Users should be able to gain interest in reading through until the end because they'll want to know what happens at the end!
This is a biggie. Make sure to add as many relevant categories within your blog post as possible (just make sure they're relevant to your article). If you're blogging about the brand new Sony PS4 Slim, then don't add it into the general "Gaming" category as it adds no value. But you could add it into Gaming -- Playstation 4, Gaming -- Upcoming Consoles, or Gaming -- Sony to give it more of a boost. If you're not sure where to categorise your blog post, try searching Google for the same topic and see which category seems to get the most traffic (and then click on that category in Google and watch its chart over time). The categories within your blog posts will help increase its exposure and optimise users ability to find what they're looking for.
You do not want to "sell" your readers anything - If you're blogging about a product or service offering, then by all means have that in the content, but don't force it down their throats. For example: Don't write an article titled "Why My Brand New Windows 10 Computer Is Better Than Yours!" -- instead break it up into sections like " What's Included With Windows 10 ," " How Much Has Improved," etc. You could even include some screenshots and images (people love pictures!). And then end it off with something like this: "If you would like to know more about what's included within Windows 10, or see what it looks like, then check out our site!" The readers are probably going to want to know more, so why not offer a little incentive? -- It's called incentive marketing.
The same goes for affiliate links - If you're going to include an affiliate link within a blog post (as in you receive some sort of compensation if the users clicks on it and makes a purchase), then I'd be sure to have that somewhere in your headings.
For example: " 10 Places Where You Can Get Cool New Gadgets With Amazon's Prime Membership ."
Yes! This is where SEO comes into play, but also this is something that will really help boost readers engagement with your content. By adding images and videos to your posts, the page has more density which helps increase the time spent on site -- plus its just visually pleasing so people enjoy reading through it . And not only does it improve your SERPs, but it improves Google's ability to recognise the intent of your content.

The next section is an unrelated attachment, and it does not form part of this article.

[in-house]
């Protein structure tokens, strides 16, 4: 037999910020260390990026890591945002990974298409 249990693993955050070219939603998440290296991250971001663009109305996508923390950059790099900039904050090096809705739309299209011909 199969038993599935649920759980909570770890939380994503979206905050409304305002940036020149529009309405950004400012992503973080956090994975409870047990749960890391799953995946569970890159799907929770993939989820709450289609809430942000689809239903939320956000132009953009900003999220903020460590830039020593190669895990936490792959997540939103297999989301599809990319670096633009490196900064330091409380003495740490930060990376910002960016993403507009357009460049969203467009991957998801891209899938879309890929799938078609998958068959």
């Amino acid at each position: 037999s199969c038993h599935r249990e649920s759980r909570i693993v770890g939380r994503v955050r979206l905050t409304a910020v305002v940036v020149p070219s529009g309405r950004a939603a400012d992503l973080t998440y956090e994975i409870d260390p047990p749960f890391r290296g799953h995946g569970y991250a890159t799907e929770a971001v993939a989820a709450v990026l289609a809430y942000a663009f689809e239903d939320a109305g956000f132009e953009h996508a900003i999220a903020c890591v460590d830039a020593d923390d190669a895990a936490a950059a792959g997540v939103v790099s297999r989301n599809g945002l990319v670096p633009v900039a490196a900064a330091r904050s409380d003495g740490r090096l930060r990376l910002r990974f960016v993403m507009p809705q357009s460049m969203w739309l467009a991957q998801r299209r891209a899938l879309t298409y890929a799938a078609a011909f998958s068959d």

Make sure everything is being optimised - The most important thing about creating blog posts and getting them ranked within your niche is to make sure you're optimising for both search engines and users so that they're going to be able to find what they were looking for.
If they can't find the information or learn something of value, then there's no point in having it up online in the first place! So when you write your blog post, consider... what are people looking for? What are they going to learn from reading it? Is it truly informational in some way or do you just want to talk about something that happened that day?
Make sure your content is fresh - One of the most important things about any type of web-based content (including blogs) is its age. If a blog post hasn't been updated in over 6 months, then Google may see it as "dead" and not really taking into consideration all the factors that make up those old posts. You should also be aware of when someone else has taken your content without permission, but we'll cover that later on...
There are a few ways you can protect yourself from people stealing your content, but by far the most effective way is to add a watermark . A simple way to do that would be to take any image editing software and place an image overlay on top of it following each publish.
The best thing you can do with regards to getting your blog posts ranked is making sure they're optimised for both search engines and users -- as mentioned above. But here's some more tips: Social Shoutouts - Make sure you have Pinterest, Facebook, Twitter and other platforms set up so that when you link back to your site from your blog post you're directing users to places where they want to go. You could also grab some RSS feeds or forums where you can link back to your content and get some activity going there as well.